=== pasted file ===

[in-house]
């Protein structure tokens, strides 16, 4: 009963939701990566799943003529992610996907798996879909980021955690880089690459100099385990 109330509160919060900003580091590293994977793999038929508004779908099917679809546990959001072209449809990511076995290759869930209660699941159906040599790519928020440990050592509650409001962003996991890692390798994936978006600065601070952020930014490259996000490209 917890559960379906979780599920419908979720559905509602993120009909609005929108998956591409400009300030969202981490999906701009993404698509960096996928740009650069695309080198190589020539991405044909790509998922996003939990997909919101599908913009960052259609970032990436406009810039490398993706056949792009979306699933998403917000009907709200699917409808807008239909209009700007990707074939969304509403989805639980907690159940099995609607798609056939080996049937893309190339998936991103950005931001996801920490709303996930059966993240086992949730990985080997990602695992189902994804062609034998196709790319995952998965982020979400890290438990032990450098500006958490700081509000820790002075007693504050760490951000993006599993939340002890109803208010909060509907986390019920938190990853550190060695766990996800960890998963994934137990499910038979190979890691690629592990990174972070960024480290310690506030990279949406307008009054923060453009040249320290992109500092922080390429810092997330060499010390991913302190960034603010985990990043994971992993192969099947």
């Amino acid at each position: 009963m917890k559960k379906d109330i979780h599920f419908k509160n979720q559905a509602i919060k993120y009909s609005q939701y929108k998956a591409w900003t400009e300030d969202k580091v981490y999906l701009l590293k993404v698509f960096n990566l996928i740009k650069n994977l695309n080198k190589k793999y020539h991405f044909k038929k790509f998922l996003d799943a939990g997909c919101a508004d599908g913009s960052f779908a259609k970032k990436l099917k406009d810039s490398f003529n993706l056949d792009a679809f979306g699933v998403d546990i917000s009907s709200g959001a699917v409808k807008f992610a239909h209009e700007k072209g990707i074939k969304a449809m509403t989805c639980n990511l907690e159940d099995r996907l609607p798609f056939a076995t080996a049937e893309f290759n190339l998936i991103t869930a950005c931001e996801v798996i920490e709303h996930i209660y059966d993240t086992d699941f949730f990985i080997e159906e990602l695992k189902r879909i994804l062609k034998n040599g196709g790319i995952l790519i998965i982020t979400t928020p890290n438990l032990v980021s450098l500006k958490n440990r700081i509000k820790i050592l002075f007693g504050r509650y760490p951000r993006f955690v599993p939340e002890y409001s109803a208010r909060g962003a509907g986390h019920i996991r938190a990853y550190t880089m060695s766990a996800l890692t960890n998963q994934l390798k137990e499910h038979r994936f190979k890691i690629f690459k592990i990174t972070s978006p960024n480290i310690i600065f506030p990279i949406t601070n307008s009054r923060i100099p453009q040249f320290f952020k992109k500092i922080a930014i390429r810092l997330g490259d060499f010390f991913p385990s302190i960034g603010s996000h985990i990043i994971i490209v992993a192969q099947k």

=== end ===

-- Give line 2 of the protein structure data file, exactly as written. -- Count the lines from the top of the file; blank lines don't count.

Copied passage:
């Protein structure tokens, strides 16, 4: 009963939701990566799943003529992610996907798996879909980021955690880089690459100099385990 109330509160919060900003580091590293994977793999038929508004779908099917679809546990959001072209449809990511076995290759869930209660699941159906040599790519928020440990050592509650409001962003996991890692390798994936978006600065601070952020930014490259996000490209 917890559960379906979780599920419908979720559905509602993120009909609005929108998956591409400009300030969202981490999906701009993404698509960096996928740009650069695309080198190589020539991405044909790509998922996003939990997909919101599908913009960052259609970032990436406009810039490398993706056949792009979306699933998403917000009907709200699917409808807008239909209009700007990707074939969304509403989805639980907690159940099995609607798609056939080996049937893309190339998936991103950005931001996801920490709303996930059966993240086992949730990985080997990602695992189902994804062609034998196709790319995952998965982020979400890290438990032990450098500006958490700081509000820790002075007693504050760490951000993006599993939340002890109803208010909060509907986390019920938190990853550190060695766990996800960890998963994934137990499910038979190979890691690629592990990174972070960024480290310690506030990279949406307008009054923060453009040249320290992109500092922080390429810092997330060499010390991913302190960034603010985990990043994971992993192969099947």